- Environmental, social, and governance (ESG) is growing trend among investors.
- Investors want exposure to ESG companies but are fund managers really listening?
- There is no standard definition what constitutes ESG.
Actively managed sustainable equity funds appear to be conversing with some of the world’s largest and most visible tech companies, according to The Wall Street Journal.
ESG Equals FAANG
ESG, an acronym for environmental, social, and governance ranks among some of the more pressing investor concerns. Green policies like renewable energy offer economic benefits to companies and investors want to use their influence to increase awareness. As investor demand for exposure to leading ESG grows, so does actively managed sustainable equity funds.
But coming as a surprise to many investors, some of the biggest names in ESG portfolios are members of the FAANG group. RBC Capital Markets found that Alphabet and Apple are among the five most commonly held S&P 500 stocks in these funds. Names just outside of the top five include Amazon and Facebook. The sole FAANG company missing from the list is streaming video giant, Netflix.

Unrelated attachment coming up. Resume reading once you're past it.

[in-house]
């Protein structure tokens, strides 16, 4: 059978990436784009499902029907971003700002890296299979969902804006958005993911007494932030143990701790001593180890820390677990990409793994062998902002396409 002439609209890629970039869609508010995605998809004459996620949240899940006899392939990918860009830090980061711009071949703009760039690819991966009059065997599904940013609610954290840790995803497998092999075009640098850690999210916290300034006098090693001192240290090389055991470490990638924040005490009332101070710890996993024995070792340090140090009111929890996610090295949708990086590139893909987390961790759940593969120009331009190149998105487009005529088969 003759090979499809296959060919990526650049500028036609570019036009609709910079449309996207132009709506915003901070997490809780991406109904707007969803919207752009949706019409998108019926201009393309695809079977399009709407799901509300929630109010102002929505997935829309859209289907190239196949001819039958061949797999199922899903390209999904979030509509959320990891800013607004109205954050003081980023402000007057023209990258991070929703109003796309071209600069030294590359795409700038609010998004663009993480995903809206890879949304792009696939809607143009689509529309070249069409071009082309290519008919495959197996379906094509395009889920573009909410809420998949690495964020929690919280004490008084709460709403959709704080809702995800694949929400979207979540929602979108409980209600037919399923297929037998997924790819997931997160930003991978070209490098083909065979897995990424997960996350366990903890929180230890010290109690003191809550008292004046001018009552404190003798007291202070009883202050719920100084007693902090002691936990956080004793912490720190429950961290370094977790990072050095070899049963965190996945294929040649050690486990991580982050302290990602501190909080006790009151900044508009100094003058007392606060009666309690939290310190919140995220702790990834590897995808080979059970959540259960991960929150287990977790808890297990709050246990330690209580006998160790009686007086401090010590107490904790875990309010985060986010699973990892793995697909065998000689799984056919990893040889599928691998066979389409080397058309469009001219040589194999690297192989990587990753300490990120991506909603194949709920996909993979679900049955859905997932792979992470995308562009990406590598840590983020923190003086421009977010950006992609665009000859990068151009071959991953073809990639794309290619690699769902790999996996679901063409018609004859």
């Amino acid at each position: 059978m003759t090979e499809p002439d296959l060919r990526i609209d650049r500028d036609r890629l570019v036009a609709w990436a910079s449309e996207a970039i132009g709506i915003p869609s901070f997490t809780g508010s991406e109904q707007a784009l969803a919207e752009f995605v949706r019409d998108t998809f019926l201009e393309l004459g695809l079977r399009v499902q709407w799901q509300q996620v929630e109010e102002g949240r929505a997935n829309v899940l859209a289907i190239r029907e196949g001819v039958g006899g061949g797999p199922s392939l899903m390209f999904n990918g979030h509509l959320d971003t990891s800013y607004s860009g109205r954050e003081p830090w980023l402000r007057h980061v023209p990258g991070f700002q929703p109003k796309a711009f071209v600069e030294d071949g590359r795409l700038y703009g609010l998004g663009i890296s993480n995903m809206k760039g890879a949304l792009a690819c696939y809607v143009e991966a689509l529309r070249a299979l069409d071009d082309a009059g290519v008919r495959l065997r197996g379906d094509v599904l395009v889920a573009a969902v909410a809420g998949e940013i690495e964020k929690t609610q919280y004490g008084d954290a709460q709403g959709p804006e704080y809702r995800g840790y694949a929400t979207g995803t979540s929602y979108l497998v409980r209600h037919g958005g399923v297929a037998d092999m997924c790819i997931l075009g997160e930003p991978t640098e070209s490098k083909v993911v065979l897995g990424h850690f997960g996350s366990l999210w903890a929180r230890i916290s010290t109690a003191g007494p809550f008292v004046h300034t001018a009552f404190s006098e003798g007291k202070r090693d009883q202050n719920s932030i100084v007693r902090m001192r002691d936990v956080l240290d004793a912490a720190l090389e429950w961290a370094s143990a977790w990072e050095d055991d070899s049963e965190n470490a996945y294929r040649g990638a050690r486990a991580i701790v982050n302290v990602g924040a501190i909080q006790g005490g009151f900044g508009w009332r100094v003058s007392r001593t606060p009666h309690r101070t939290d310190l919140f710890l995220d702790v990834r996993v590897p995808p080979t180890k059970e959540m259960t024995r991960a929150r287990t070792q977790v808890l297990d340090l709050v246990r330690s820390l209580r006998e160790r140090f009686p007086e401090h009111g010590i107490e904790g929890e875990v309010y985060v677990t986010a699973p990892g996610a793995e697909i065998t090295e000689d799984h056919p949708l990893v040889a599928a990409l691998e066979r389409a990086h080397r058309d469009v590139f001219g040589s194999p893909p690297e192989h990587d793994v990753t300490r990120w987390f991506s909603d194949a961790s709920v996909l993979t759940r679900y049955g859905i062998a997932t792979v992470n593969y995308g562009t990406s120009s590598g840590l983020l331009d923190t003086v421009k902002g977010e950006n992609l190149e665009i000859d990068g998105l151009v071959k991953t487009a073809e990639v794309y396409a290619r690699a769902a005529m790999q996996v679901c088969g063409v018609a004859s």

But Does ESG Really Equal FAANG?
There is no standard definition of what constitutes ESG practices. All of Apple’s data centers are powered fully by renewable energy and the company deserves credit lowering its total greenhouse gas emissions over the years. But at the same time, Apple’s carbon footprint was estimated at 25.2 million metric tons per year.
The rating agencies and index providers are now grading companies on their ESG performance. Tech giant Microsoft is among the elite companies who scored an “AAA” rating. Index provider MSCI cited Microsoft’s strong stance on privacy and data security, corporate governance, absence of any visible corruption, the stability of management, and a commitment towards clean technology innovation.
So does Apple rightfully belong in a group of companies known for ESG practices? The short answer is most likely yes, by default of it not being an oil and gas company. Mitch Goldberg, president of ClientFirst Strategy told WSJ ESG funds are “often invested in stocks that don’t tell the picture of what might think ESG does.”
ESG Funds Have Failed
Looking at an ESG fund with heavy exposure to tech giants makes one wonder what is the point of an innovative investment tool in the first place. Todd Rosenbluth, head of ETF and mutual-fund research at CFRA, told WSJ it’s unclear “what’s the extra benefit” of an ESG fund that looks no different than one of the many tech funds already in existence.
This also begs the question if the industry has failed to live up to its purpose. Even the U.S. Securities and Exchange Commission is getting involved by asking advisors how and what exactly constitutes a sustainable company.